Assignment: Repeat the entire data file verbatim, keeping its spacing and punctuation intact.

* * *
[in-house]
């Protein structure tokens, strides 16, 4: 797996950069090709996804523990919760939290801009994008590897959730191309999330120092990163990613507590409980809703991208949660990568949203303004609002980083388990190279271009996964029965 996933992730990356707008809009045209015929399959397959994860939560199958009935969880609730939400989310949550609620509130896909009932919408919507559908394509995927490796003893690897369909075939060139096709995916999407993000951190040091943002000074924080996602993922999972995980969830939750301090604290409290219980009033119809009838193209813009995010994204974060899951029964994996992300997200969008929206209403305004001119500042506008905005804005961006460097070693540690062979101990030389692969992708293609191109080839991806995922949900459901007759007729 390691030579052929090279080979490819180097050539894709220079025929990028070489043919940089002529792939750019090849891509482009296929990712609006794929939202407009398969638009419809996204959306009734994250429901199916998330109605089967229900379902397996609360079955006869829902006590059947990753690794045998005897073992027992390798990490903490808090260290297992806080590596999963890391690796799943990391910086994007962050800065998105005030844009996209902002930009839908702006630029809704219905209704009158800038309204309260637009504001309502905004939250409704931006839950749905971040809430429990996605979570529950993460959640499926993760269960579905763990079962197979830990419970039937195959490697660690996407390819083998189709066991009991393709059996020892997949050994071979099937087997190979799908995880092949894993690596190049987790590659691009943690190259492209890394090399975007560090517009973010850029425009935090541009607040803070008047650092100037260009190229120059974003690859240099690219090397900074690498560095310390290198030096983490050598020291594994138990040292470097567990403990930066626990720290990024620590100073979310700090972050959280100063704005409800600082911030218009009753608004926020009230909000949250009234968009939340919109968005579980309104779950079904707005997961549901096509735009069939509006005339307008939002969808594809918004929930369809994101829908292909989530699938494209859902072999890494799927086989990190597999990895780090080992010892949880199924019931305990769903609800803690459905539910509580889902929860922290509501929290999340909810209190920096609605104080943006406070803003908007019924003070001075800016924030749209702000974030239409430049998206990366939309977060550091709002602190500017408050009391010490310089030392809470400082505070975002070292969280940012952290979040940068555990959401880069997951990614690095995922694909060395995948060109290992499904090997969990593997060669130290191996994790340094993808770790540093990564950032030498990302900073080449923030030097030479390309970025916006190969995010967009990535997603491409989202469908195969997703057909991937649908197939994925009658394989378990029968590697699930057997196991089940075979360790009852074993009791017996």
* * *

[in-house]
């Protein structure tokens, strides 16, 4: 797996950069090709996804523990919760939290801009994008590897959730191309999330120092990163990613507590409980809703991208949660990568949203303004609002980083388990190279271009996964029965 996933992730990356707008809009045209015929399959397959994860939560199958009935969880609730939400989310949550609620509130896909009932919408919507559908394509995927490796003893690897369909075939060139096709995916999407993000951190040091943002000074924080996602993922999972995980969830939750301090604290409290219980009033119809009838193209813009995010994204974060899951029964994996992300997200969008929206209403305004001119500042506008905005804005961006460097070693540690062979101990030389692969992708293609191109080839991806995922949900459901007759007729 390691030579052929090279080979490819180097050539894709220079025929990028070489043919940089002529792939750019090849891509482009296929990712609006794929939202407009398969638009419809996204959306009734994250429901199916998330109605089967229900379902397996609360079955006869829902006590059947990753690794045998005897073992027992390798990490903490808090260290297992806080590596999963890391690796799943990391910086994007962050800065998105005030844009996209902002930009839908702006630029809704219905209704009158800038309204309260637009504001309502905004939250409704931006839950749905971040809430429990996605979570529950993460959640499926993760269960579905763990079962197979830990419970039937195959490697660690996407390819083998189709066991009991393709059996020892997949050994071979099937087997190979799908995880092949894993690596190049987790590659691009943690190259492209890394090399975007560090517009973010850029425009935090541009607040803070008047650092100037260009190229120059974003690859240099690219090397900074690498560095310390290198030096983490050598020291594994138990040292470097567990403990930066626990720290990024620590100073979310700090972050959280100063704005409800600082911030218009009753608004926020009230909000949250009234968009939340919109968005579980309104779950079904707005997961549901096509735009069939509006005339307008939002969808594809918004929930369809994101829908292909989530699938494209859902072999890494799927086989990190597999990895780090080992010892949880199924019931305990769903609800803690459905539910509580889902929860922290509501929290999340909810209190920096609605104080943006406070803003908007019924003070001075800016924030749209702000974030239409430049998206990366939309977060550091709002602190500017408050009391010490310089030392809470400082505070975002070292969280940012952290979040940068555990959401880069997951990614690095995922694909060395995948060109290992499904090997969990593997060669130290191996994790340094993808770790540093990564950032030498990302900073080449923030030097030479390309970025916006190969995010967009990535997603491409989202469908195969997703057909991937649908197939994925009658394989378990029968590697699930057997196991089940075979360790009852074993009791017996």